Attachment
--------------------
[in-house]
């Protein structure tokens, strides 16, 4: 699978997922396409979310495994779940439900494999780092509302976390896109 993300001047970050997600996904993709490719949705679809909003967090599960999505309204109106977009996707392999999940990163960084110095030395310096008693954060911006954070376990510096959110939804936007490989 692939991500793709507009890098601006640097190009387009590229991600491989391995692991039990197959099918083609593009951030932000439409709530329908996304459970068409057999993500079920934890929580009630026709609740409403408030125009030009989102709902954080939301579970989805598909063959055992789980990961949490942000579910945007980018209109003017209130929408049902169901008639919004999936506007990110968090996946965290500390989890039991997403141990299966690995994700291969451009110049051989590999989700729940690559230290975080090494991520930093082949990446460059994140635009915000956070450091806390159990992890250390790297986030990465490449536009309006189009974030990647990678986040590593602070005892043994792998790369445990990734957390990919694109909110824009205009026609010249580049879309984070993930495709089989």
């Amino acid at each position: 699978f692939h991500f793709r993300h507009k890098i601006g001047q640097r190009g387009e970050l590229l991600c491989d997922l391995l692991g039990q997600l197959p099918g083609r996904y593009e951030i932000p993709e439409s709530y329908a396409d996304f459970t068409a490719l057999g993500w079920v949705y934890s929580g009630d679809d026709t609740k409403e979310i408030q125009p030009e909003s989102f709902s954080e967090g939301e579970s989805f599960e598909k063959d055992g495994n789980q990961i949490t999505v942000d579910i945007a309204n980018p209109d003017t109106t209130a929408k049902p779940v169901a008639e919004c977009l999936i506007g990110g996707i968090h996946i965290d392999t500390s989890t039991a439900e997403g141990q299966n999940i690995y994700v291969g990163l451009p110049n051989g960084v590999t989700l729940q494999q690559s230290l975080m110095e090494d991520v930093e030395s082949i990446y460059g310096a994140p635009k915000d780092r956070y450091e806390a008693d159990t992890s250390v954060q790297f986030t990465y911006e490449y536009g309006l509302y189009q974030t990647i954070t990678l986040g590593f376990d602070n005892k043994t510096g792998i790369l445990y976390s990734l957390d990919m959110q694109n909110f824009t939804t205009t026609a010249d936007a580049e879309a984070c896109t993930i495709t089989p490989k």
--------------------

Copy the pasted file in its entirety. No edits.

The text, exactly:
[in-house]
């Protein structure tokens, strides 16, 4: 699978997922396409979310495994779940439900494999780092509302976390896109 993300001047970050997600996904993709490719949705679809909003967090599960999505309204109106977009996707392999999940990163960084110095030395310096008693954060911006954070376990510096959110939804936007490989 692939991500793709507009890098601006640097190009387009590229991600491989391995692991039990197959099918083609593009951030932000439409709530329908996304459970068409057999993500079920934890929580009630026709609740409403408030125009030009989102709902954080939301579970989805598909063959055992789980990961949490942000579910945007980018209109003017209130929408049902169901008639919004999936506007990110968090996946965290500390989890039991997403141990299966690995994700291969451009110049051989590999989700729940690559230290975080090494991520930093082949990446460059994140635009915000956070450091806390159990992890250390790297986030990465490449536009309006189009974030990647990678986040590593602070005892043994792998790369445990990734957390990919694109909110824009205009026609010249580049879309984070993930495709089989």
């Amino acid at each position: 699978f692939h991500f793709r993300h507009k890098i601006g001047q640097r190009g387009e970050l590229l991600c491989d997922l391995l692991g039990q997600l197959p099918g083609r996904y593009e951030i932000p993709e439409s709530y329908a396409d996304f459970t068409a490719l057999g993500w079920v949705y934890s929580g009630d679809d026709t609740k409403e979310i408030q125009p030009e909003s989102f709902s954080e967090g939301e579970s989805f599960e598909k063959d055992g495994n789980q990961i949490t999505v942000d579910i945007a309204n980018p209109d003017t109106t209130a929408k049902p779940v169901a008639e919004c977009l999936i506007g990110g996707i968090h996946i965290d392999t500390s989890t039991a439900e997403g141990q299966n999940i690995y994700v291969g990163l451009p110049n051989g960084v590999t989700l729940q494999q690559s230290l975080m110095e090494d991520v930093e030395s082949i990446y460059g310096a994140p635009k915000d780092r956070y450091e806390a008693d159990t992890s250390v954060q790297f986030t990465y911006e490449y536009g309006l509302y189009q974030t990647i954070t990678l986040g590593f376990d602070n005892k043994t510096g792998i790369l445990y976390s990734l957390d990919m959110q694109n909110f824009t939804t205009t026609a010249d936007a580049e879309a984070c896109t993930i495709t089989p490989k």